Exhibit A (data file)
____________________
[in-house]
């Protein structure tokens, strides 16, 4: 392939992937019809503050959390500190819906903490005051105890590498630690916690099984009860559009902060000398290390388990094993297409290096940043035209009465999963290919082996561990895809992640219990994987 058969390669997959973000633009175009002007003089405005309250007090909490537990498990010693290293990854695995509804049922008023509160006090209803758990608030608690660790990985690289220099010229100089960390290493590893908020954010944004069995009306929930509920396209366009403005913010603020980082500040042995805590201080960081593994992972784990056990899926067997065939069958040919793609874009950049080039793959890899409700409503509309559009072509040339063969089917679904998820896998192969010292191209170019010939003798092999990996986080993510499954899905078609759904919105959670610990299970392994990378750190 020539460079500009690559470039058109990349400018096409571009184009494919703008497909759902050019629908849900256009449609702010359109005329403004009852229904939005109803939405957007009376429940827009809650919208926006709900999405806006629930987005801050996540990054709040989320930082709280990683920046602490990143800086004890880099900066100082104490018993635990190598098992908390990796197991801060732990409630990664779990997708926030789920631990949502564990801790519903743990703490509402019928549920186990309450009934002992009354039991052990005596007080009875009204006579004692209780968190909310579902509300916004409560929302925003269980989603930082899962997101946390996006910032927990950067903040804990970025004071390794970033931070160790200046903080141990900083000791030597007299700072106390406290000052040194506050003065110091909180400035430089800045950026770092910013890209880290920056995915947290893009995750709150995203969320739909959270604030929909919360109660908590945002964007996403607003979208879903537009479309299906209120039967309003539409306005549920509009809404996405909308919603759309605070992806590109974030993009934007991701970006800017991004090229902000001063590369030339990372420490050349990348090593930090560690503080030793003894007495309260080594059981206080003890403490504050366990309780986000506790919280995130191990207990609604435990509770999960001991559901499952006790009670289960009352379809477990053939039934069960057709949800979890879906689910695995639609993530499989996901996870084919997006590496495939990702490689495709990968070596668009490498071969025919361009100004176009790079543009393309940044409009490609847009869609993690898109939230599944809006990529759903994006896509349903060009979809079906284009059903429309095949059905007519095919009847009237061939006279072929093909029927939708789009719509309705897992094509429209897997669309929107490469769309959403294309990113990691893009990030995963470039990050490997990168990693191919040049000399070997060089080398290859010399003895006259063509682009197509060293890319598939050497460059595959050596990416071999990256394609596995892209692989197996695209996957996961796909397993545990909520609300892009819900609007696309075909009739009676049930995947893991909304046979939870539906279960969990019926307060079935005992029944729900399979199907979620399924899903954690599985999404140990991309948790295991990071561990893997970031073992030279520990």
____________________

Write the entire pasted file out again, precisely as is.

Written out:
[in-house]
């Protein structure tokens, strides 16, 4: 392939992937019809503050959390500190819906903490005051105890590498630690916690099984009860559009902060000398290390388990094993297409290096940043035209009465999963290919082996561990895809992640219990994987 058969390669997959973000633009175009002007003089405005309250007090909490537990498990010693290293990854695995509804049922008023509160006090209803758990608030608690660790990985690289220099010229100089960390290493590893908020954010944004069995009306929930509920396209366009403005913010603020980082500040042995805590201080960081593994992972784990056990899926067997065939069958040919793609874009950049080039793959890899409700409503509309559009072509040339063969089917679904998820896998192969010292191209170019010939003798092999990996986080993510499954899905078609759904919105959670610990299970392994990378750190 020539460079500009690559470039058109990349400018096409571009184009494919703008497909759902050019629908849900256009449609702010359109005329403004009852229904939005109803939405957007009376429940827009809650919208926006709900999405806006629930987005801050996540990054709040989320930082709280990683920046602490990143800086004890880099900066100082104490018993635990190598098992908390990796197991801060732990409630990664779990997708926030789920631990949502564990801790519903743990703490509402019928549920186990309450009934002992009354039991052990005596007080009875009204006579004692209780968190909310579902509300916004409560929302925003269980989603930082899962997101946390996006910032927990950067903040804990970025004071390794970033931070160790200046903080141990900083000791030597007299700072106390406290000052040194506050003065110091909180400035430089800045950026770092910013890209880290920056995915947290893009995750709150995203969320739909959270604030929909919360109660908590945002964007996403607003979208879903537009479309299906209120039967309003539409306005549920509009809404996405909308919603759309605070992806590109974030993009934007991701970006800017991004090229902000001063590369030339990372420490050349990348090593930090560690503080030793003894007495309260080594059981206080003890403490504050366990309780986000506790919280995130191990207990609604435990509770999960001991559901499952006790009670289960009352379809477990053939039934069960057709949800979890879906689910695995639609993530499989996901996870084919997006590496495939990702490689495709990968070596668009490498071969025919361009100004176009790079543009393309940044409009490609847009869609993690898109939230599944809006990529759903994006896509349903060009979809079906284009059903429309095949059905007519095919009847009237061939006279072929093909029927939708789009719509309705897992094509429209897997669309929107490469769309959403294309990113990691893009990030995963470039990050490997990168990693191919040049000399070997060089080398290859010399003895006259063509682009197509060293890319598939050497460059595959050596990416071999990256394609596995892209692989197996695209996957996961796909397993545990909520609300892009819900609007696309075909009739009676049930995947893991909304046979939870539906279960969990019926307060079935005992029944729900399979199907979620399924899903954690599985999404140990991309948790295991990071561990893997970031073992030279520990």